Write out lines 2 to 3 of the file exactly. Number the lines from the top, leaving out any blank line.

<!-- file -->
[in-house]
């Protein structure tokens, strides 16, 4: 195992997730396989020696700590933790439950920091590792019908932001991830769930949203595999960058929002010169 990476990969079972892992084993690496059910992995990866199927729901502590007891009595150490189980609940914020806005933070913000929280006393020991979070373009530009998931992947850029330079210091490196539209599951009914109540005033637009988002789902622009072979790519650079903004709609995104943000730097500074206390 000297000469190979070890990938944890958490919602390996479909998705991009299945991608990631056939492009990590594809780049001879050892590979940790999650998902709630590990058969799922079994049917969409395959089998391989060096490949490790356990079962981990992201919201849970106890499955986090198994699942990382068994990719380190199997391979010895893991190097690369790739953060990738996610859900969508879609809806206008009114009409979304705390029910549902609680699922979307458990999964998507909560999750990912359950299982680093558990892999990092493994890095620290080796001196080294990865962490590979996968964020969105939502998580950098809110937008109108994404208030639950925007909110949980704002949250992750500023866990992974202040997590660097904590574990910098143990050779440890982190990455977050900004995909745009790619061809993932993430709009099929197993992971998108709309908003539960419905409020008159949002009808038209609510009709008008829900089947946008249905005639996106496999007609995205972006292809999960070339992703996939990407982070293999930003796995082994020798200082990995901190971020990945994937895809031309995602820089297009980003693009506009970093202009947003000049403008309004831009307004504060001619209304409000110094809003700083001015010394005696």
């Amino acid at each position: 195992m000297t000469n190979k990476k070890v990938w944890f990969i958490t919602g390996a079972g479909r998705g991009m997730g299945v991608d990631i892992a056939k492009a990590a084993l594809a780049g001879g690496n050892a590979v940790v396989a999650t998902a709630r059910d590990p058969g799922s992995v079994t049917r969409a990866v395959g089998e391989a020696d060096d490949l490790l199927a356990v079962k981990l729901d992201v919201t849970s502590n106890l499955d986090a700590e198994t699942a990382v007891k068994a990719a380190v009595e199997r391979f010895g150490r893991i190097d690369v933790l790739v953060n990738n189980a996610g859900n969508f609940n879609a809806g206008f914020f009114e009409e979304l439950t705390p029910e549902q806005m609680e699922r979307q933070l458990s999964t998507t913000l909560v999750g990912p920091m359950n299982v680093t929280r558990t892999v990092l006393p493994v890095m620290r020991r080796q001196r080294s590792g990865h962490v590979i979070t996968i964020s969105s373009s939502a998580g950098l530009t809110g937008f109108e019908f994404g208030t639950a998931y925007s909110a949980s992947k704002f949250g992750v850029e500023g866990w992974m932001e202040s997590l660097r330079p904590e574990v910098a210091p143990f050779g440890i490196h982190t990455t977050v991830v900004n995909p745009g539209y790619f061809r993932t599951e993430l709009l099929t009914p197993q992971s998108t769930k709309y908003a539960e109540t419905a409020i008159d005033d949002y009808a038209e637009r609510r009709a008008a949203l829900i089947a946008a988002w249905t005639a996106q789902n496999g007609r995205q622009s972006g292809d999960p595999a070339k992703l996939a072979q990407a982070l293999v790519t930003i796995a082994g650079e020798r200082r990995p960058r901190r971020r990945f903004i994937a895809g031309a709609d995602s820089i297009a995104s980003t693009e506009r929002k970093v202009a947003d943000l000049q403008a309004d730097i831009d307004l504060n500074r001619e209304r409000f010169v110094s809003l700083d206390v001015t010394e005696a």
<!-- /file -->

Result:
């Protein structure tokens, strides 16, 4: 195992997730396989020696700590933790439950920091590792019908932001991830769930949203595999960058929002010169 990476990969079972892992084993690496059910992995990866199927729901502590007891009595150490189980609940914020806005933070913000929280006393020991979070373009530009998931992947850029330079210091490196539209599951009914109540005033637009988002789902622009072979790519650079903004709609995104943000730097500074206390 000297000469190979070890990938944890958490919602390996479909998705991009299945991608990631056939492009990590594809780049001879050892590979940790999650998902709630590990058969799922079994049917969409395959089998391989060096490949490790356990079962981990992201919201849970106890499955986090198994699942990382068994990719380190199997391979010895893991190097690369790739953060990738996610859900969508879609809806206008009114009409979304705390029910549902609680699922979307458990999964998507909560999750990912359950299982680093558990892999990092493994890095620290080796001196080294990865962490590979996968964020969105939502998580950098809110937008109108994404208030639950925007909110949980704002949250992750500023866990992974202040997590660097904590574990910098143990050779440890982190990455977050900004995909745009790619061809993932993430709009099929197993992971998108709309908003539960419905409020008159949002009808038209609510009709008008829900089947946008249905005639996106496999007609995205972006292809999960070339992703996939990407982070293999930003796995082994020798200082990995901190971020990945994937895809031309995602820089297009980003693009506009970093202009947003000049403008309004831009307004504060001619209304409000110094809003700083001015010394005696």
């Amino acid at each position: 195992m000297t000469n190979k990476k070890v990938w944890f990969i958490t919602g390996a079972g479909r998705g991009m997730g299945v991608d990631i892992a056939k492009a990590a084993l594809a780049g001879g690496n050892a590979v940790v396989a999650t998902a709630r059910d590990p058969g799922s992995v079994t049917r969409a990866v395959g089998e391989a020696d060096d490949l490790l199927a356990v079962k981990l729901d992201v919201t849970s502590n106890l499955d986090a700590e198994t699942a990382v007891k068994a990719a380190v009595e199997r391979f010895g150490r893991i190097d690369v933790l790739v953060n990738n189980a996610g859900n969508f609940n879609a809806g206008f914020f009114e009409e979304l439950t705390p029910e549902q806005m609680e699922r979307q933070l458990s999964t998507t913000l909560v999750g990912p920091m359950n299982v680093t929280r558990t892999v990092l006393p493994v890095m620290r020991r080796q001196r080294s590792g990865h962490v590979i979070t996968i964020s969105s373009s939502a998580g950098l530009t809110g937008f109108e019908f994404g208030t639950a998931y925007s909110a949980s992947k704002f949250g992750v850029e500023g866990w992974m932001e202040s997590l660097r330079p904590e574990v910098a210091p143990f050779g440890i490196h982190t990455t977050v991830v900004n995909p745009g539209y790619f061809r993932t599951e993430l709009l099929t009914p197993q992971s998108t769930k709309y908003a539960e109540t419905a409020i008159d005033d949002y009808a038209e637009r609510r009709a008008a949203l829900i089947a946008a988002w249905t005639a996106q789902n496999g007609r995205q622009s972006g292809d999960p595999a070339k992703l996939a072979q990407a982070l293999v790519t930003i796995a082994g650079e020798r200082r990995p960058r901190r971020r990945f903004i994937a895809g031309a709609d995602s820089i297009a995104s980003t693009e506009r929002k970093v202009a947003d943000l000049q403008a309004d730097i831009d307004l504060n500074r001619e209304r409000f010169v110094s809003l700083d206390v001015t010394e005696a």